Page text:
The story of 1948 Nakba is a tapestry of thousands of Palestinian stories linked together by a thin thread made of hope (Amal) and resilience (Sumud).
The story of Nakba is my grand parents stories. As a young child I used to sit next to my grand mothers and listen to their stories about the Nakba. For them it was hard losing everything they had. Telling the story day in day out to their grand children was their way to "let it out". We were their "de facto psycotherapists". But their stories stayed within my soul.
I used to think about this a lot (why us? why did Nakba happen? you know philosophical questions that keep going on in the minds of those who can't live with injustice!). My life experience and my meeting with Batsheva - an Israeli woman living in Sydney - helped me understand that everything happens for a reason, everything has its place in the scheme of history, nothing is permanent, nothing is certain and things don't stay the same and that we can change our fate if we wake up one day and decide to change the course of our life's journey.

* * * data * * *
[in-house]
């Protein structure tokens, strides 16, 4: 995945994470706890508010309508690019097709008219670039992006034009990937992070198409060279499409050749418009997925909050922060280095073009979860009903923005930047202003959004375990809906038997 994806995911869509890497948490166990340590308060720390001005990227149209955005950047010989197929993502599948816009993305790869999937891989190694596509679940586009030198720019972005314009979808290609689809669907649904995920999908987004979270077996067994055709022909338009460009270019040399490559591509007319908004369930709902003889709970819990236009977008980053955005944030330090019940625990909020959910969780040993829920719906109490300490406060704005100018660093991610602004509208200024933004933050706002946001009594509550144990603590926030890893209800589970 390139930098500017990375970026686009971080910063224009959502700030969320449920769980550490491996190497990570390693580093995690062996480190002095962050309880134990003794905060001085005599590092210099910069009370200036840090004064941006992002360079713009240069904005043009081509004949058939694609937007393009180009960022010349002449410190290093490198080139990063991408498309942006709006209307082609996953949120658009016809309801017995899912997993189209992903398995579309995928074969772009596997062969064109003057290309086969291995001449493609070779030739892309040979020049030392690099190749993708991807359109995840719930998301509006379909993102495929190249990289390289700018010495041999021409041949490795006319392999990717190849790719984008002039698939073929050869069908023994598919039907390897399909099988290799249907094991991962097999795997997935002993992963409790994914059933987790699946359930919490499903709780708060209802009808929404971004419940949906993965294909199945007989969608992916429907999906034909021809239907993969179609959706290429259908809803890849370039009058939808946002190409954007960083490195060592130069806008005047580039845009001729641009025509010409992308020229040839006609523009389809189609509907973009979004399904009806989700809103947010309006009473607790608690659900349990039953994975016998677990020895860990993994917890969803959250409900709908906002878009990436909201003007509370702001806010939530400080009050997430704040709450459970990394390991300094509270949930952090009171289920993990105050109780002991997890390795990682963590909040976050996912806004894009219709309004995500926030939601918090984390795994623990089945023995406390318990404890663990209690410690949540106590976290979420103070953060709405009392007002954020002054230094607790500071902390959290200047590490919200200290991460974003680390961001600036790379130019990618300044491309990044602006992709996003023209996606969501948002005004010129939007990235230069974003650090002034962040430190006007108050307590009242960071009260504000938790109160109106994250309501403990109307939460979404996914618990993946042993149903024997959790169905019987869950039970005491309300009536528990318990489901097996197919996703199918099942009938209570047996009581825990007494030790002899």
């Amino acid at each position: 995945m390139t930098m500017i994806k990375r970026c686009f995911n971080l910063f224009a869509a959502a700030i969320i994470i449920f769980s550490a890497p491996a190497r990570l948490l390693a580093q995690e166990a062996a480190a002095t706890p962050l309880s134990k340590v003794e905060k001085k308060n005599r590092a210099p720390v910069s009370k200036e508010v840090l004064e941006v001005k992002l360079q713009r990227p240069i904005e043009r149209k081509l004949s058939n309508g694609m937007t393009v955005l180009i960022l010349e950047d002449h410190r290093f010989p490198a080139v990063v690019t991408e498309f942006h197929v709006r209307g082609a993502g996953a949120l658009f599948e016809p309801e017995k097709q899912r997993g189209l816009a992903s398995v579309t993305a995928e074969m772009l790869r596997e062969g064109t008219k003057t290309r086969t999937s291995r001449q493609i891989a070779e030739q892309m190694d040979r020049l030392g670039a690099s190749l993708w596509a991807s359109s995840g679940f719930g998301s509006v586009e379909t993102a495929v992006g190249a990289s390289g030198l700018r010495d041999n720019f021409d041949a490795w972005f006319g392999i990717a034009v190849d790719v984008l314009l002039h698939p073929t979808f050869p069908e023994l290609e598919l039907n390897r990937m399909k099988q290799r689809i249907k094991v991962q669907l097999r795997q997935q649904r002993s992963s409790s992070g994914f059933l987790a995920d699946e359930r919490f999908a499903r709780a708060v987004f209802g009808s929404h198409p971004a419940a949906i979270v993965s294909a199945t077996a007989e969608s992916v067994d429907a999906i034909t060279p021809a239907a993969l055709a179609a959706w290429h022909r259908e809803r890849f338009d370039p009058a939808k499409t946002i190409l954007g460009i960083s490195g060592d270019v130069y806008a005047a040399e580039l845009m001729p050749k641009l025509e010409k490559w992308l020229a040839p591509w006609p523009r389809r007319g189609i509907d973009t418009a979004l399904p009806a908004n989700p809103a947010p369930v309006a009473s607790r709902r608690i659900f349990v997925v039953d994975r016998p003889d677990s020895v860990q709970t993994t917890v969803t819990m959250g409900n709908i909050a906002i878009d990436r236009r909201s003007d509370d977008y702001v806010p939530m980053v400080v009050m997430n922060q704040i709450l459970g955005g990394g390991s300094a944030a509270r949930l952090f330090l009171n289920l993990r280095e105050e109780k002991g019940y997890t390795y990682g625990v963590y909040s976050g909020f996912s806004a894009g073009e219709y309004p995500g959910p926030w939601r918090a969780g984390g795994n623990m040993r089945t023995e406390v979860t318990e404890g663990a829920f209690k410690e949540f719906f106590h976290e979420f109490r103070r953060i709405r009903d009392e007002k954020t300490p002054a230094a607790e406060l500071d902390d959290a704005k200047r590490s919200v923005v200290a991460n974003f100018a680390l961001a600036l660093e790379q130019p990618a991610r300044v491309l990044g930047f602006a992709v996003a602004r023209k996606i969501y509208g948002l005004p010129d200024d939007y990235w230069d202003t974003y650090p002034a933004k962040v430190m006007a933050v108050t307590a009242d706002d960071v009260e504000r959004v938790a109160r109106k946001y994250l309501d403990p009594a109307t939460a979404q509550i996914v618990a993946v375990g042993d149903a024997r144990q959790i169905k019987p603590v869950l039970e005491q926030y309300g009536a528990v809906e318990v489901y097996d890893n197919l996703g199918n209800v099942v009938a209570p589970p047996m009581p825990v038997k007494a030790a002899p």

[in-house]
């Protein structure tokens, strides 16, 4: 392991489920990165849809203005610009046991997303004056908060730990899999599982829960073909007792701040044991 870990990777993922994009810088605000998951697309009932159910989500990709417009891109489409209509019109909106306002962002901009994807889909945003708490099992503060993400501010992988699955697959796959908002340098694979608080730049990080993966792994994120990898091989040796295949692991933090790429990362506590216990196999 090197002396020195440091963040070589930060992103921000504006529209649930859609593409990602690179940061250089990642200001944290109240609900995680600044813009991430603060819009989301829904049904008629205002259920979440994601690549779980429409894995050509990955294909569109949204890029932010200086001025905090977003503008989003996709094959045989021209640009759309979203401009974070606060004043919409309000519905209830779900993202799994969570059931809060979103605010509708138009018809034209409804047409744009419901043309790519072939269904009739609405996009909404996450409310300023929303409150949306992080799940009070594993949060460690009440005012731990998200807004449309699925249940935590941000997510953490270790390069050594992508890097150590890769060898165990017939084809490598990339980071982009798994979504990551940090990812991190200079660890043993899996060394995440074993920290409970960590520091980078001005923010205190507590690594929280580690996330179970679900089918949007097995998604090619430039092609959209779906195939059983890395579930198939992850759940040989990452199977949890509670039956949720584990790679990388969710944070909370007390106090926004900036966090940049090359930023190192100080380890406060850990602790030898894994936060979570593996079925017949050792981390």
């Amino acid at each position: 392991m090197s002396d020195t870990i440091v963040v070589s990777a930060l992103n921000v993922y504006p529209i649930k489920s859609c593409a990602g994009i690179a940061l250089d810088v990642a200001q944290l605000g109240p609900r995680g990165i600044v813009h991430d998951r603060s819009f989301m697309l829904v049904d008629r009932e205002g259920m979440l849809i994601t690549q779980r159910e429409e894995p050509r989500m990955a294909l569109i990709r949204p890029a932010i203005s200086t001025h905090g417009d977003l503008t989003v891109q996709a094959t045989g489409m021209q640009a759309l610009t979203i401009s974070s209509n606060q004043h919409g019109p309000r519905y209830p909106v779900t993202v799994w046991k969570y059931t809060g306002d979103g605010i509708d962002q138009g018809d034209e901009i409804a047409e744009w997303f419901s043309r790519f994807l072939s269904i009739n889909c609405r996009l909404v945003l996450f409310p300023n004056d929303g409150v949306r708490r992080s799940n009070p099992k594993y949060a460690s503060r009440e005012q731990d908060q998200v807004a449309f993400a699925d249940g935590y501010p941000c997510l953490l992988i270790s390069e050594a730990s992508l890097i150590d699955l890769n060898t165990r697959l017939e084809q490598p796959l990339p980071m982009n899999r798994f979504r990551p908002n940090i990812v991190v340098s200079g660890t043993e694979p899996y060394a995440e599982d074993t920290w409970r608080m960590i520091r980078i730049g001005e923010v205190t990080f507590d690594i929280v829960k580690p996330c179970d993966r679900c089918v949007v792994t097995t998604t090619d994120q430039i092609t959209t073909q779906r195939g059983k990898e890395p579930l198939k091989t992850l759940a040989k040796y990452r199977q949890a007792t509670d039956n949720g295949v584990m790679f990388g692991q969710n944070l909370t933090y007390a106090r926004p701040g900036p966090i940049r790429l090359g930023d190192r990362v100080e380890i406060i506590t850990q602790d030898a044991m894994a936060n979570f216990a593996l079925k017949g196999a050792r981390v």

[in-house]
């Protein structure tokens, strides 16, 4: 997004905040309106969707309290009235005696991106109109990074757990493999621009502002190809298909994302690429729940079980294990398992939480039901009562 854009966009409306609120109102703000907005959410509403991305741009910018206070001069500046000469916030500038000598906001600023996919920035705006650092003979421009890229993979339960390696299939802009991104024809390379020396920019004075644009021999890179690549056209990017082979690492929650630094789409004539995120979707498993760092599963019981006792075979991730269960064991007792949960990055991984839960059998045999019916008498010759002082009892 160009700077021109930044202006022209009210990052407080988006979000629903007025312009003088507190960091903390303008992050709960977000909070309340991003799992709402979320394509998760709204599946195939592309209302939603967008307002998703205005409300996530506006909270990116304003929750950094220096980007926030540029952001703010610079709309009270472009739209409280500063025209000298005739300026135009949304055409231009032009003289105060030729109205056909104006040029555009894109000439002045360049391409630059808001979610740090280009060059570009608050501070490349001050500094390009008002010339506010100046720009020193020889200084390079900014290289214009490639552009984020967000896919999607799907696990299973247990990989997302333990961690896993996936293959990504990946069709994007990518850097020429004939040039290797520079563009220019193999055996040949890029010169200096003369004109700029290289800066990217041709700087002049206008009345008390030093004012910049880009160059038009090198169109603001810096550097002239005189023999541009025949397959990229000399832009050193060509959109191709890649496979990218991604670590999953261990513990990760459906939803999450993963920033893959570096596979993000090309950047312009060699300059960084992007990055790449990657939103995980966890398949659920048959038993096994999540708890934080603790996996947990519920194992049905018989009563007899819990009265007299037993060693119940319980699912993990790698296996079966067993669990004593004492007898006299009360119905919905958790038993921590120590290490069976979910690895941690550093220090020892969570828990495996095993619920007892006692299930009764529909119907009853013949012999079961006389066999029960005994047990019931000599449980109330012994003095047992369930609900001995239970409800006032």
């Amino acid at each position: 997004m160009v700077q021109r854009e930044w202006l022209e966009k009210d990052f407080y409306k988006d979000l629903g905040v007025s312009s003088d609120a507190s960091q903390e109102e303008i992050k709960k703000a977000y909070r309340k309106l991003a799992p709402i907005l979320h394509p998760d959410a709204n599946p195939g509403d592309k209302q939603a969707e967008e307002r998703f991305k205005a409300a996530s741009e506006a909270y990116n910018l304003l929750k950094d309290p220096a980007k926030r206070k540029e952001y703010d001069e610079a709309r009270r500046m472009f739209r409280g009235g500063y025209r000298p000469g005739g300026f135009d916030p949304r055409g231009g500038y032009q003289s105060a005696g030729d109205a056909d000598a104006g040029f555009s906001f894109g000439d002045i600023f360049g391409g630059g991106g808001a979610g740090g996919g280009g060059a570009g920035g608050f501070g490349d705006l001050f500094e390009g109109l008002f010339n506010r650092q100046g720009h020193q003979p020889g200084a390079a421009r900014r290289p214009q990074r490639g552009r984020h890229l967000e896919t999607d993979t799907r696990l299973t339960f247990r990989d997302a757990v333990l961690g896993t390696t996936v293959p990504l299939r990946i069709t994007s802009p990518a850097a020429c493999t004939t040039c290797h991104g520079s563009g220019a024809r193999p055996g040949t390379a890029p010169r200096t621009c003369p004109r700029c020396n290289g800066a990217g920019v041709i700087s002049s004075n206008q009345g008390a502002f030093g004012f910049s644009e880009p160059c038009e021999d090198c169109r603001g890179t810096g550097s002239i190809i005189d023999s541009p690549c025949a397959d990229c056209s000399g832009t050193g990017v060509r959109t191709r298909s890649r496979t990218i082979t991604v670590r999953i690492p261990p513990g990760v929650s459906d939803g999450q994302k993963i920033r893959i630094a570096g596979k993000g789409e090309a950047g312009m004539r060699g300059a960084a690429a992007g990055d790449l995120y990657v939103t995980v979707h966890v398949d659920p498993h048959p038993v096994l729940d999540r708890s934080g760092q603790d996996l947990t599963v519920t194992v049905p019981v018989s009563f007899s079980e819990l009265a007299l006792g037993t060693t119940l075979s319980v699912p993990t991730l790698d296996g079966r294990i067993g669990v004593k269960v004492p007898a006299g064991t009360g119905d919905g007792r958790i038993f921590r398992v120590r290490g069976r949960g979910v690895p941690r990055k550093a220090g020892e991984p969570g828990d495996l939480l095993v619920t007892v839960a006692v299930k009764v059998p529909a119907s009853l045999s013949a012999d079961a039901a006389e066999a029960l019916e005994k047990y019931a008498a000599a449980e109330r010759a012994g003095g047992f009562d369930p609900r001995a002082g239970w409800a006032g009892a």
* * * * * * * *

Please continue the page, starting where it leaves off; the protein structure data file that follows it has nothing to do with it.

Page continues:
Most importantly I learnt that transmuting our pain to others creates more misery and pursuing an ideology to further one's own interests no matter the nobility of the cause excluding others in the equation is not the answer. Herzl thought he was right. But 200 years later he helped his people become strong at the expense of another - the Palestinians. For me that's not a noble ideology. It might sound good for those it's intended to help but it's not noble. Nobility is when one thinks of everyone not only oneself. The idea that man is a self interested animal is flawed. Its consequences are brutal for both oppressed and oppressor.
I prefer Rabbi Abraham Joshua Hescel's philosophy: “...morally speaking, there is no limit to the concern one must feel for the suffering of human beings, that indifference to evil is worse than evil itself, that in a free society, some are guilty, but all are responsible.”
My conclusion to a life of enquiry for a solution to Palestine (it has been on my mind for over 30 years!) is to find inclusive and spiritual solutions that benefit all parties involved NOT one party at the expense of another. It takes profound wisdom to accept that we are all human no matter the ethnicity no matter the religion born of the spirit, then we all deserve to be treated with dignity and we all deserve to live peacefully in our homes and on our land. It's an illusion that we are different and that some of us deserve to be treated differently... It's an illusion born in the mind of men of the flesh and not the spirit.
Be hopeful my friends for hope and resilience stem from the spirit not the flesh